The scenery along the Rhine and Main changes constantly from a flat, industrial landscape to sheer-sided slopes draped in vineyards and guarded by rugged castles. That’s one of the joys of river cruising – you can just sit on deck for hours, gazing at the scenery. Forest so dense it seemed almost primeval extended right down to the banks at some points, while herons waited for fish in emerald-green water meadows. A constant flow of cargoladen barges chugged past us and towards us, some of them crossing the whole of Europe towards the Black Sea.
After the success of the tour with the ice cream shop in Koblenz, I wondered how my children would react to a walking tour of Schloss Johannisburg, a 17th-century hulk of a castle, once used as a summer home by the bishops of Mainz, that squats outside the nondescript town of Aschaffenburg. Luckily, we had awonderful guide here, Jeanne, who quickly had the kids drawing their own impressions of bishops on the pavement with coloured chalks and then pelting them with water-filled balloons. Next, she had them divide into teams and bury chocolate eggs in a playground for an egg hunt. By the time we got to the castle, she was doing an impression of a 16th century hunchback, the kids following her slavishly in a scene straight out of the Pied Piper.
Miltenberg is a tiny riverside town of crooked, half-timbered houses, some dating back to the 13th century, lining cobbled lanes. We joined another family-friendly tour here and again I realised how much more fun it was than the ‘adult’ tours. Perhaps I only have the attention span of a 12-year-old. Our guide regaled the kids with tales of burning witches, chamber pots being emptied willy-nilly into the streets and how everybody smelt terrible in the Middle Ages because they never washed and onl Miltenberg has a castle, too, a stately home called Schloss Loewenstein, in which a real German prince resides. As River Ambassador carries a fleet of bicycles, we opted to join the cycling group to the castle, pedalling through orchards of apple and plum and past pristine allotments. The kids ran around outside while the adults had a private tour of the Schloss with the Prince, and had their own version of a tasting (fizzy apple juice and alcohol-free malt beer) while we sampled the castle’s wine.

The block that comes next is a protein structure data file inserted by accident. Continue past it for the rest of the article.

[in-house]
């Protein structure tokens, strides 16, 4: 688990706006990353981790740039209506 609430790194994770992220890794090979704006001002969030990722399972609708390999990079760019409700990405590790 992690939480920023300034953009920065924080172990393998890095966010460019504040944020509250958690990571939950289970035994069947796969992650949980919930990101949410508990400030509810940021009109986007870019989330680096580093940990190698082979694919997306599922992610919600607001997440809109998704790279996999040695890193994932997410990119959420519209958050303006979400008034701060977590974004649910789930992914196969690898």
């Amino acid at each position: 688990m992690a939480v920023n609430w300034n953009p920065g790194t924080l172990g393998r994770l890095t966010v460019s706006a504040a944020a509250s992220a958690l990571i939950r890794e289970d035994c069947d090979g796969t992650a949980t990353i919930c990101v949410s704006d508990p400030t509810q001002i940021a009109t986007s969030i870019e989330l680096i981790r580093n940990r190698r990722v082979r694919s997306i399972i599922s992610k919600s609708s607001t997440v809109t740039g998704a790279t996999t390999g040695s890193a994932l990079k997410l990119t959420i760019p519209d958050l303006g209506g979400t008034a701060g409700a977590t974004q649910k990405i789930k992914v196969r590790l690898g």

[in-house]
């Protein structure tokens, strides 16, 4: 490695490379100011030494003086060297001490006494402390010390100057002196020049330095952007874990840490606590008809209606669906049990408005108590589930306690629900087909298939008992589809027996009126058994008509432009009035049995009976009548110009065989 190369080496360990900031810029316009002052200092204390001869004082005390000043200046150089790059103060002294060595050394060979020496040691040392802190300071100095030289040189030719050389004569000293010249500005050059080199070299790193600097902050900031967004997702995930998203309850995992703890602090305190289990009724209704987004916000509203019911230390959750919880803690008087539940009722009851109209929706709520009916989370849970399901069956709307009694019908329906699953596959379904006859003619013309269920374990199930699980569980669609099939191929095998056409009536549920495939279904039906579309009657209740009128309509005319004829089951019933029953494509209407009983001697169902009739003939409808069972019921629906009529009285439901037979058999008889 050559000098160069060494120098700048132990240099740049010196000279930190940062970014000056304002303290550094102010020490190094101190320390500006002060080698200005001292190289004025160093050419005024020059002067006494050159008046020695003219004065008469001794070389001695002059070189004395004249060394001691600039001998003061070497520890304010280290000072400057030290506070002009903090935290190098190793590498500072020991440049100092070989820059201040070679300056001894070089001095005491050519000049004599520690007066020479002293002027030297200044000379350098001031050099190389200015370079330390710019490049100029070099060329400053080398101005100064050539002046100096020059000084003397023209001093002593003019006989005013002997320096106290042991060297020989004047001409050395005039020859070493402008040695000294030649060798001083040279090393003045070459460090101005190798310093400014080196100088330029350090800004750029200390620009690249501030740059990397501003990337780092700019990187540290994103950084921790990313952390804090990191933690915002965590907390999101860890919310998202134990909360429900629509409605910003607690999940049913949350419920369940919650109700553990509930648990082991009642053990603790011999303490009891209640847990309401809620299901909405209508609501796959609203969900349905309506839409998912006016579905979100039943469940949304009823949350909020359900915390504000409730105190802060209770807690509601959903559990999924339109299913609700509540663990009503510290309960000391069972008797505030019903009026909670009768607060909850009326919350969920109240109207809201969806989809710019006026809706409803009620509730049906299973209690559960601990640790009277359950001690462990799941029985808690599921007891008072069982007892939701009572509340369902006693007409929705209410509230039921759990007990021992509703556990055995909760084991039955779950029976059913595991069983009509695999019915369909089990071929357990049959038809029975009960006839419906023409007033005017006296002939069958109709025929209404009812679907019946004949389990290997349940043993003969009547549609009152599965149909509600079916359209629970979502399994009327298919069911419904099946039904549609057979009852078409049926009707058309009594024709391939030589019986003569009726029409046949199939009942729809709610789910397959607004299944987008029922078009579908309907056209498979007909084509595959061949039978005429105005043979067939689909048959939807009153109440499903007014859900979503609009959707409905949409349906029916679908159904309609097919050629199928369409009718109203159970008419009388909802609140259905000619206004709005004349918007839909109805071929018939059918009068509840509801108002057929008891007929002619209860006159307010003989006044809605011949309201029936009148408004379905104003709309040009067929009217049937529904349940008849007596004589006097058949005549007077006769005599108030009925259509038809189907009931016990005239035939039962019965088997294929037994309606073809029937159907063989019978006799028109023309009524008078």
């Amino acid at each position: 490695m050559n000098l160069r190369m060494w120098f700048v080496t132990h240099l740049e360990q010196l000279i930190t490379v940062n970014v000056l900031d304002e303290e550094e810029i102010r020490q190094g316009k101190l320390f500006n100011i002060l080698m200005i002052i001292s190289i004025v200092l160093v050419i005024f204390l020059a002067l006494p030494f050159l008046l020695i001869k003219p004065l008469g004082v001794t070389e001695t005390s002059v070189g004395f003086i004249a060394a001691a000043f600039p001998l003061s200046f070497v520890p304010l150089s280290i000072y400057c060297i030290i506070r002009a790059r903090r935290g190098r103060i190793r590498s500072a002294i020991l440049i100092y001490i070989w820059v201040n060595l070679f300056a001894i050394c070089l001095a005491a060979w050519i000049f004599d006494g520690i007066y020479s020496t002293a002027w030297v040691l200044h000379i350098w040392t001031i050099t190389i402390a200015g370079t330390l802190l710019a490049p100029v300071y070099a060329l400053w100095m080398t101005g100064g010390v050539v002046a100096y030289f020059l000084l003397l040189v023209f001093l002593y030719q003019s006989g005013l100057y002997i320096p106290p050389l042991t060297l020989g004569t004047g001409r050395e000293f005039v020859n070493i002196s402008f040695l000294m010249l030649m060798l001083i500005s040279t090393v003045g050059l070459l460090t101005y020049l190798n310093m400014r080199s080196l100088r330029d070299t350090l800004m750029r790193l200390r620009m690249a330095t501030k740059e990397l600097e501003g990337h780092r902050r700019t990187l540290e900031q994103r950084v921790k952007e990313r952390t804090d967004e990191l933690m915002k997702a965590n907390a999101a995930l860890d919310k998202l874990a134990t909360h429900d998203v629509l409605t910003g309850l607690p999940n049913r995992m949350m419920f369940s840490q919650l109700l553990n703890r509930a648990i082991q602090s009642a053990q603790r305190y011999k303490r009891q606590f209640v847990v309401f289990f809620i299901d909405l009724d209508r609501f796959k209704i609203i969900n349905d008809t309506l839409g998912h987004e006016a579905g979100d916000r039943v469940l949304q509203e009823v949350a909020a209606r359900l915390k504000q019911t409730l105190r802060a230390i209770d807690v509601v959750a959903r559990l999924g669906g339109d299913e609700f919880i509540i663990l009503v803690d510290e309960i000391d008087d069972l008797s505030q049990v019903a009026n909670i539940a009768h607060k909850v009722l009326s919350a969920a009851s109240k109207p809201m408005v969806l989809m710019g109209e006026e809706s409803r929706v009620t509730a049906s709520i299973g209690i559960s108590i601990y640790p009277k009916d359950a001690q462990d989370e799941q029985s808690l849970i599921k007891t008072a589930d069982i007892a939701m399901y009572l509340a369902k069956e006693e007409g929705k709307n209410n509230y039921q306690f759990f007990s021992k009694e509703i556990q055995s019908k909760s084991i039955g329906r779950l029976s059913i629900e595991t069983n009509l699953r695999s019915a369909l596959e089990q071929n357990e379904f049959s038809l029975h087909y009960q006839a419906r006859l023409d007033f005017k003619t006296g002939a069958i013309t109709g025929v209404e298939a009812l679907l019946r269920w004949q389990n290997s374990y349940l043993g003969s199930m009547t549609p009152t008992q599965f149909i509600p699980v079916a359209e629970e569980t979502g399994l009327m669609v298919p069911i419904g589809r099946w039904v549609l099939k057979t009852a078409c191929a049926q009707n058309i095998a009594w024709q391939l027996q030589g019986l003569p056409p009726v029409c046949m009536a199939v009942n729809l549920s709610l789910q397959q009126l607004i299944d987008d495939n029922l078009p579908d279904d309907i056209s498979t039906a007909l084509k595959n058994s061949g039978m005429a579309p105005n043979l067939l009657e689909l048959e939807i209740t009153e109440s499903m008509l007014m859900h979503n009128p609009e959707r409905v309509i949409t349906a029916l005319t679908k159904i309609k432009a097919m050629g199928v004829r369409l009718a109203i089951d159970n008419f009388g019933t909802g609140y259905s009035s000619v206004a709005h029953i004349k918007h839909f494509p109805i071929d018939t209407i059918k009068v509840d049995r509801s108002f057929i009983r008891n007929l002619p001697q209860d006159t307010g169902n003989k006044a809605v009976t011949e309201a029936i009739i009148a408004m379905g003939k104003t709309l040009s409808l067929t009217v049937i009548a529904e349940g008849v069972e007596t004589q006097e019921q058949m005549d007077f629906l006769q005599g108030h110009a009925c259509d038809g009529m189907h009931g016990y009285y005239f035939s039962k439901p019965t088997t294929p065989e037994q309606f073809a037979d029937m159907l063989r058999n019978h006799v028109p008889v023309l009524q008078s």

Evenings on River Ambassador were relaxed; there’s no formal dressing, although most people made an effort for dinner. A special children’s dinner menu was produced for our cruise, although Lauren and Joel dipped in and out of the adult menu, especially when things like risotto, crab cakes and vegetable tempura were on offer. Wine is included for adults and I tried some really spectacular German wines – the kind that are produced in small vineyards and are too good to be exported.
These cruises are undeniably expensive; Uniworld’s product is the equivalent of a five-star ocean-going cruise line. But apart from the odd cocktail, there really were no extras and the attention to detail, and the thought that had gone into planning those family excursions, made this foray into multi-generational cruising a big hit among the guests on board. I hope it’s the beginning of something new.”
What makes it different? Uniworld went to great lengths to create on-board entertainment and exciting shore excursions for families
Who the cruise would suit Families of all generations who like to explore together
What to take Books, iPad with games (every family seemed to have one), good walking shoes
Price A seven-night Rhone cruise departing 22 July 2012 costs from £2,150 per person (25 per cent less for children) including full board and all excursions (0845 678 8311/ www.uniworldrivercruises.co.uk)